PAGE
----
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N3399L accident description

Michigan map... Michigan list
Crash location 46.034722°N, 46.035833°W
Reported location is a long distance from the NTSB's reported nearest city. This often means that the location has a typo, or is incorrect.
Nearest city Cedarville, MI
45.475530°N, 87.376232°W
1970.6 miles away
Tail number N3399L
Accident date 14 Oct 2003
Aircraft type Cessna A185E
Additional details: None

NTSB Factual Report

On October 14, 2003, at 1800 eastern daylight time, a Cessna A185E, N3399L, contacted rough terrain during an off airport forced landing following a loss of engine power about 10 miles east of Cedarville, Michigan. The commercial pilot was not injured. The airplane received substantial damage. The 14 CFR Part 91 personal flight was operating in visual meteorological conditions without a flight plan. The flight originated from the Albert J. Lindberg Airport, Cedarville, Michigan, at 1750.

The pilot reported he had flown 4.1 hours since the airplane was last fueled and he calculated that he had 11 gallons of fuel remaining for the 15 minute flight. He reported that approximately 10 minutes after takeoff, the engine lost power. The pilot stated he activated the fuel pump and the engine momentarily gained power. He stated the fuel selector was on "Both", the left fuel tank was indicating empty, and the right fuel tank was varying between 1/8 and 1/4 full.

The pilot reported he was over a heavily wooded area when the engine lost power and he picked out a small clearing in which to land the airplane. He stated the clearing contained logs, rocks, stumps, and ruts, which resulted in the airplane stopping "very quick" after touchdown. The pilot reported he exited the airplane and walked a couple miles out of the woods to get help.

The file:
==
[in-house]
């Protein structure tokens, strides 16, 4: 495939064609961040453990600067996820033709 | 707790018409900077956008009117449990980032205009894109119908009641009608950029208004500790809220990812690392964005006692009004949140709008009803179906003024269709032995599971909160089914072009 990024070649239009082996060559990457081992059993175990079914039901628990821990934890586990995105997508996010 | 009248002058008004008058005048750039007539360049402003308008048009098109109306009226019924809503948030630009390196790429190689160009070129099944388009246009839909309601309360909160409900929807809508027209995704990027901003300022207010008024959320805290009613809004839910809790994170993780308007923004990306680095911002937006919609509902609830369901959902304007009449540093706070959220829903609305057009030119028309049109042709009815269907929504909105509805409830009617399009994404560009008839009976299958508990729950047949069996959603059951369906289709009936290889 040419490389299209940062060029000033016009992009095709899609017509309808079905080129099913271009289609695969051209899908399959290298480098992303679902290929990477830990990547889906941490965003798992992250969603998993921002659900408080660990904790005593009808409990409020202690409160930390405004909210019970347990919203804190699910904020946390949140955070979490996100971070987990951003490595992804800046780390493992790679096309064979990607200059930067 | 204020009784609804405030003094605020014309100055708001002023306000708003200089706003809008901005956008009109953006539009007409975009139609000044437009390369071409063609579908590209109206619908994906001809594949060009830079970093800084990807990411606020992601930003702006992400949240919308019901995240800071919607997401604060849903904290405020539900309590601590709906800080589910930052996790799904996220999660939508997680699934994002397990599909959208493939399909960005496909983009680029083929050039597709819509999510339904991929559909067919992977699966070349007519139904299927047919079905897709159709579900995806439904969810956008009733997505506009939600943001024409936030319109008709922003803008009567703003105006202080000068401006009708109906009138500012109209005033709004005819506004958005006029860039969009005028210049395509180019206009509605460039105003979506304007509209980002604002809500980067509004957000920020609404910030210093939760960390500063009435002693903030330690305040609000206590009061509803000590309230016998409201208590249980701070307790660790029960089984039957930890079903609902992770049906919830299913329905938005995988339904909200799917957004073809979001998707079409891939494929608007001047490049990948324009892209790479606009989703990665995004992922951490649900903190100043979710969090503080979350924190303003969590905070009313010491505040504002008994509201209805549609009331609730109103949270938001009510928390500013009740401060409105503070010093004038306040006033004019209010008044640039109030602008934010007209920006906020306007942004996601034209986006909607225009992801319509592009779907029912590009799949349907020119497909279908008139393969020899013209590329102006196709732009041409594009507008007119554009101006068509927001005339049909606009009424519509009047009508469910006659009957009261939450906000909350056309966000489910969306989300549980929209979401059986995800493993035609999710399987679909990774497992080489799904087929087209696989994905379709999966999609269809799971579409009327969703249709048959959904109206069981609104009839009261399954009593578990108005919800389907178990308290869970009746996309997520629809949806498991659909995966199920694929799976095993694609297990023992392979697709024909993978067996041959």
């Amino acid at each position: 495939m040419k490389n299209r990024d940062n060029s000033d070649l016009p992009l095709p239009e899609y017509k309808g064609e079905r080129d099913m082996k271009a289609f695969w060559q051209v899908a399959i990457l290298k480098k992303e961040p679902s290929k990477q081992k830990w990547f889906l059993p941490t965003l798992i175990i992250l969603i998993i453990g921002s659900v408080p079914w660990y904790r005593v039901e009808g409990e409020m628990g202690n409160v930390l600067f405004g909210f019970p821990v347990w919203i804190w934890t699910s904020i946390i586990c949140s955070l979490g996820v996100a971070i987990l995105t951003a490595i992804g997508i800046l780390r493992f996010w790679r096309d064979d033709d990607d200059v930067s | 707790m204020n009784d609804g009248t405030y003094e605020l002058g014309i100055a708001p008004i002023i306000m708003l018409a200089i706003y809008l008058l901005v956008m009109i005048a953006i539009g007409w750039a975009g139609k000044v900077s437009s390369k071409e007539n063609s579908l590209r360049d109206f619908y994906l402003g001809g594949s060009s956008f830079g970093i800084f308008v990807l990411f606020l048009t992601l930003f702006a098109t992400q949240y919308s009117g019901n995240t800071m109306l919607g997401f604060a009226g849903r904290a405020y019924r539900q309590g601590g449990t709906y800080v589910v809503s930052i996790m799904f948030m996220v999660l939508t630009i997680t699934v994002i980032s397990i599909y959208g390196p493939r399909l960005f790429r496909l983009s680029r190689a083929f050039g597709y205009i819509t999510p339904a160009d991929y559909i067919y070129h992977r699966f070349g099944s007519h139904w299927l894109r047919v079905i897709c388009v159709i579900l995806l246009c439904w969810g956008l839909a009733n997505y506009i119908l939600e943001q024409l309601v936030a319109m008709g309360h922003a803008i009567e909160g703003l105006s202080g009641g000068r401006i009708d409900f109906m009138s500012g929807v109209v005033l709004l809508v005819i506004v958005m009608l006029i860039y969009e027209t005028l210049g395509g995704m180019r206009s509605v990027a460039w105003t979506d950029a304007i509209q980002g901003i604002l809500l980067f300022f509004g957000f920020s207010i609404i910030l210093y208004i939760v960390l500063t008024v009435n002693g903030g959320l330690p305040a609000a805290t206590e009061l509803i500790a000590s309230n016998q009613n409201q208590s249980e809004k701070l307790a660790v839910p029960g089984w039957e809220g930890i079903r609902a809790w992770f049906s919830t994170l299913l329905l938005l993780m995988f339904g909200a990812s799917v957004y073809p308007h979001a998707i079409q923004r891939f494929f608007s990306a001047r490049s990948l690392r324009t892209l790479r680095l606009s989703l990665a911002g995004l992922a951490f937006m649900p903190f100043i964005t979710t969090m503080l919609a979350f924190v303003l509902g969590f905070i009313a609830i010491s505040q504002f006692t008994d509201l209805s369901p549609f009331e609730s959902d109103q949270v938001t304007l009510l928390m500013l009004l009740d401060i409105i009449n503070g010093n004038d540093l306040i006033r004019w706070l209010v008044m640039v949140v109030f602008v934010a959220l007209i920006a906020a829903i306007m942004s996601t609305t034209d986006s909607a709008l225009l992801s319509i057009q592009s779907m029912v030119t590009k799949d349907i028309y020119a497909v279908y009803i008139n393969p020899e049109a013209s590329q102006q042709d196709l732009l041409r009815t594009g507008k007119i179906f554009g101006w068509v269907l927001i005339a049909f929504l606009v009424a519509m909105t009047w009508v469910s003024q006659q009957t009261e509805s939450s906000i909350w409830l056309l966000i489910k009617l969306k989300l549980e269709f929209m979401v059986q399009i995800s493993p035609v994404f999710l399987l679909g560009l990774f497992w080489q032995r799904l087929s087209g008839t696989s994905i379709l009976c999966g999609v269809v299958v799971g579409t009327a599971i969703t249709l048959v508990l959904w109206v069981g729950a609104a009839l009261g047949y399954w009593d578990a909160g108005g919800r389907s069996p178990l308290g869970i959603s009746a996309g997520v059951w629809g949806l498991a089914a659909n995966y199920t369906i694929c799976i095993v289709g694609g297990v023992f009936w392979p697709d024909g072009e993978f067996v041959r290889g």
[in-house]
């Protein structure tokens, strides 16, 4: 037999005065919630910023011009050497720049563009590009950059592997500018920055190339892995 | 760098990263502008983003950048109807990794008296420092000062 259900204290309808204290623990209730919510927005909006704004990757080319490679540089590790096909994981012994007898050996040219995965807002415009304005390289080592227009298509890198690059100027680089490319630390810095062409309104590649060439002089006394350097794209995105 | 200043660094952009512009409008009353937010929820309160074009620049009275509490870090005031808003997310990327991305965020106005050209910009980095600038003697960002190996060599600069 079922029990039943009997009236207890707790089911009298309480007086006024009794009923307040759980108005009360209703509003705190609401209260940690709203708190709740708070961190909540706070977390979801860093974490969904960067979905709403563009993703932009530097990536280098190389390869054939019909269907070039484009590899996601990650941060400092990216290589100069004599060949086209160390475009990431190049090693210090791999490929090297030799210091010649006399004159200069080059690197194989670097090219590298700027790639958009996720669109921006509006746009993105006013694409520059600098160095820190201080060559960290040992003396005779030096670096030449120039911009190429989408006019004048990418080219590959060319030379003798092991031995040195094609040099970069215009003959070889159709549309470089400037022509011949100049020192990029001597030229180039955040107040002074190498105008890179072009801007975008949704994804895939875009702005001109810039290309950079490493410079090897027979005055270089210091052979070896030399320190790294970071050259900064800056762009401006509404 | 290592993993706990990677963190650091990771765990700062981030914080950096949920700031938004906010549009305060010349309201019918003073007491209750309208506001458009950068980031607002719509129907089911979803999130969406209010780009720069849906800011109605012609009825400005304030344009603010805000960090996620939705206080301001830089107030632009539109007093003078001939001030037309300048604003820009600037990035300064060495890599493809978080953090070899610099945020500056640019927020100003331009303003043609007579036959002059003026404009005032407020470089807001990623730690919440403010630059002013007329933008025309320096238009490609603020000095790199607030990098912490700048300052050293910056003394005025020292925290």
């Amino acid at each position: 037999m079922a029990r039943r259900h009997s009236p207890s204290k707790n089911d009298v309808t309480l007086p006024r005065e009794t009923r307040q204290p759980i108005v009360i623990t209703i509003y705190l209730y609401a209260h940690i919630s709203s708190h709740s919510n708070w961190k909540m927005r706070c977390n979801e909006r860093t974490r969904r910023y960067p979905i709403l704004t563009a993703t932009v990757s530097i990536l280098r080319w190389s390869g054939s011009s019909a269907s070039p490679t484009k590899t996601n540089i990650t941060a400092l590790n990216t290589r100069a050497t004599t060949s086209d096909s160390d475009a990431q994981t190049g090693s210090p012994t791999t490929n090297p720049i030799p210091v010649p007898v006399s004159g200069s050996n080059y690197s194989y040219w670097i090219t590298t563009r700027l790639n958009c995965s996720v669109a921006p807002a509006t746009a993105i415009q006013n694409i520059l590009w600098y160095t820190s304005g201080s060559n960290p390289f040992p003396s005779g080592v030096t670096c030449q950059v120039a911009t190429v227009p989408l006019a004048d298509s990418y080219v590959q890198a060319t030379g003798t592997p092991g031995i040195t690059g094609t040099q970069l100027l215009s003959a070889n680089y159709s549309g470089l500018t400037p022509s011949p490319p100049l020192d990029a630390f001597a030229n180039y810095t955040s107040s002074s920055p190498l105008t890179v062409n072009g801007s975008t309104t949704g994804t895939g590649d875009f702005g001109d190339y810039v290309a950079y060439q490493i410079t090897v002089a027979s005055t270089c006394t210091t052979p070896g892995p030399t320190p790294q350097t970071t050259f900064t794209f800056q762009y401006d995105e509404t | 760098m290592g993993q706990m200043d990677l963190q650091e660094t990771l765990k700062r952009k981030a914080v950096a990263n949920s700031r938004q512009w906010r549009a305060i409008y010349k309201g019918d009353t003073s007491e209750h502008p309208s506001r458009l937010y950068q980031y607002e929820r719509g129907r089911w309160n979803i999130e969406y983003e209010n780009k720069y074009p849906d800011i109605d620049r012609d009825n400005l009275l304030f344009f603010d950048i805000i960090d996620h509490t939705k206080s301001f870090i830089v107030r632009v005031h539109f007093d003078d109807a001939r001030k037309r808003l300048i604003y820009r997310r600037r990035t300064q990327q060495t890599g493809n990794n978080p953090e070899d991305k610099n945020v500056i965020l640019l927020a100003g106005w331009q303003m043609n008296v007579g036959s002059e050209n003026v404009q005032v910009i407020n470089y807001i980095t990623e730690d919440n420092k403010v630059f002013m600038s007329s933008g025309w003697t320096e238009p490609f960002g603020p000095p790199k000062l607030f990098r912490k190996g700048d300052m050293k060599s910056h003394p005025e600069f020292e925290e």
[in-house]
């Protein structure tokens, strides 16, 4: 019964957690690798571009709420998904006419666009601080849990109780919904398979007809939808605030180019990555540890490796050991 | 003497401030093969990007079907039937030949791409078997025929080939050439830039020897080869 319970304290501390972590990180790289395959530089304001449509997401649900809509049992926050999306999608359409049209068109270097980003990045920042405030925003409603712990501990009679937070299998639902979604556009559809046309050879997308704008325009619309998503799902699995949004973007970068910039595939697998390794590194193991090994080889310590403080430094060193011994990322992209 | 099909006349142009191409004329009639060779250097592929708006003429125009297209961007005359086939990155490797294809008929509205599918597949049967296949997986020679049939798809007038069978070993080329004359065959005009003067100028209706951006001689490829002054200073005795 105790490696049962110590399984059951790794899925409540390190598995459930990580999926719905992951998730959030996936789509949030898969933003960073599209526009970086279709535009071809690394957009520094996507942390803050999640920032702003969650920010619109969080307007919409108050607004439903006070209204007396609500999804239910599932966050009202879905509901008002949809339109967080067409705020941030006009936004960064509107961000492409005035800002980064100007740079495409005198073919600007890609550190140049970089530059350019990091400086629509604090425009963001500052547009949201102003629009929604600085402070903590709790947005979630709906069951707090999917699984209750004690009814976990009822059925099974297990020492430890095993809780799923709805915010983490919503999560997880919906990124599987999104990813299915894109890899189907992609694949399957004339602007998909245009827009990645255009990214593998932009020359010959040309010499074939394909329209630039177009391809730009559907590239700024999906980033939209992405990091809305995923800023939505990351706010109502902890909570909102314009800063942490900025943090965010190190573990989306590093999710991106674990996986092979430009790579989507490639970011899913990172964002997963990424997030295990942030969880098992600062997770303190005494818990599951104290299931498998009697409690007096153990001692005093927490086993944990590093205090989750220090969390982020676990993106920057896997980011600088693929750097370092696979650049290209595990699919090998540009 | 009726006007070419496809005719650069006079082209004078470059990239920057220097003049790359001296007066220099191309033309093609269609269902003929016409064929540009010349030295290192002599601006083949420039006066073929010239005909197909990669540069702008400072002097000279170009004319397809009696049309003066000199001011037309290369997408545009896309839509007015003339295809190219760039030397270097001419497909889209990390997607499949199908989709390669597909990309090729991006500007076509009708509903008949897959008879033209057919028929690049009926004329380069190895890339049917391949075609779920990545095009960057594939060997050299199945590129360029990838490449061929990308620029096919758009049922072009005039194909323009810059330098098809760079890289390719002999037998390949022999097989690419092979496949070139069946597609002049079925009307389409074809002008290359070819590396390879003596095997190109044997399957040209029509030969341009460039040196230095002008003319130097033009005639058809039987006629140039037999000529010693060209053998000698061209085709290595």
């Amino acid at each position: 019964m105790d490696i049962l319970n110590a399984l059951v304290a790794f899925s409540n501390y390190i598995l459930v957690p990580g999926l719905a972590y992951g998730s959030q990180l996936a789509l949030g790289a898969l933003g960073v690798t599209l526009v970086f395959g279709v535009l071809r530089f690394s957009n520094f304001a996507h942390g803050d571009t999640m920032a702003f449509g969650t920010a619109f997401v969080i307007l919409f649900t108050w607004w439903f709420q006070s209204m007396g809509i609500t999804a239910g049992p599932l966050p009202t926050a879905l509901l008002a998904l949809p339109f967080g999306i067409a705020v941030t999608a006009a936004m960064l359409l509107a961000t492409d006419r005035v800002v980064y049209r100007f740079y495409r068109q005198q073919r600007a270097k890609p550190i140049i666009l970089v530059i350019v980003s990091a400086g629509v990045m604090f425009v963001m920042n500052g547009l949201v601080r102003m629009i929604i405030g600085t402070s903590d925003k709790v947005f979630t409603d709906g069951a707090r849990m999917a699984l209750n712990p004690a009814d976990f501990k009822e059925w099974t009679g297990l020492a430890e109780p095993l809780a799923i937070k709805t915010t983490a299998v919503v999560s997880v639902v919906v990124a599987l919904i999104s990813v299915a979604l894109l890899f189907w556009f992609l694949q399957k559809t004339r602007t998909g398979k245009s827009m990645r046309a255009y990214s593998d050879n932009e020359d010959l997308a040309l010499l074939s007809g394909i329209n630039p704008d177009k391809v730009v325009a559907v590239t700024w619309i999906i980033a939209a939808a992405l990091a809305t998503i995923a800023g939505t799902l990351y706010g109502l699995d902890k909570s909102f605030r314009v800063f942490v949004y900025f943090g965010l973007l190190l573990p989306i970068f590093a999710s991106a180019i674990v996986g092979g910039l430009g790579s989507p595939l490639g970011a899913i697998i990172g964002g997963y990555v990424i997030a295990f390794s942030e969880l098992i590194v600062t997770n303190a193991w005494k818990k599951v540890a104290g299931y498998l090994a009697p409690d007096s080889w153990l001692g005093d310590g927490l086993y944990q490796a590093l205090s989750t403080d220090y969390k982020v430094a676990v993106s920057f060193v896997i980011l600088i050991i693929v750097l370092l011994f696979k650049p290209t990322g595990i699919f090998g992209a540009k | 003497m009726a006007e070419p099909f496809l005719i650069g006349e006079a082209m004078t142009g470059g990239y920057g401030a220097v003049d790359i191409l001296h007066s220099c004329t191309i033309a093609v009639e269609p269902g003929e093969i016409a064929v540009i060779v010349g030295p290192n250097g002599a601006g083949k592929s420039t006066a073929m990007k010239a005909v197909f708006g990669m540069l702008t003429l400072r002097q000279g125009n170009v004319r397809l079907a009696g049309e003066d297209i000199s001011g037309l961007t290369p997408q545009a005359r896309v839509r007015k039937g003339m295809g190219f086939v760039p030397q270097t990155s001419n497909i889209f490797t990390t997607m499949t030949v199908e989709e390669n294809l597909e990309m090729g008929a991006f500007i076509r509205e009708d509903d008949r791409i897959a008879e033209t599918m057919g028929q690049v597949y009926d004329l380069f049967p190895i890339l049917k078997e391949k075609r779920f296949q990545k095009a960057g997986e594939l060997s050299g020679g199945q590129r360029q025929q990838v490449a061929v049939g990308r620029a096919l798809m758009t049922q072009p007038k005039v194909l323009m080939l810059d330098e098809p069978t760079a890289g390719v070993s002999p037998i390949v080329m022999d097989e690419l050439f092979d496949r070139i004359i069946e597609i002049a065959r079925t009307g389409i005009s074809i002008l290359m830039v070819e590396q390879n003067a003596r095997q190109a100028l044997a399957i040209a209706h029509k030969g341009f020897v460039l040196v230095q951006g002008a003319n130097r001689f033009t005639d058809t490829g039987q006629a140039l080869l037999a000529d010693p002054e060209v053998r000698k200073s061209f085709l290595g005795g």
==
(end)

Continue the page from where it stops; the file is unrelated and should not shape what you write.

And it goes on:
The company that recovered N3399L from the woods reported they drained 12 gallons of fuel from the right fuel tank and a little over 2 gallons of fuel from the left fuel tank. They also reported the fuel selector was positioned on "Both" when they saw the airplane. The pilot also stated the he always flew the airplane with the fuel selector on "Both."

Post accident inspection of the airplane and engine by an airworthiness inspector from the Federal Aviation Administration failed to reveal any mechanical failure/malfunction that would have resulted in the loss of engine power. The engine driven fuel pump was removed from the engine. The pump operated normally when tested.

NTSB Probable Cause

A loss of engine power for undetermined reasons. A factor associated with the accident was the rough terrain on which the airplane was landed.

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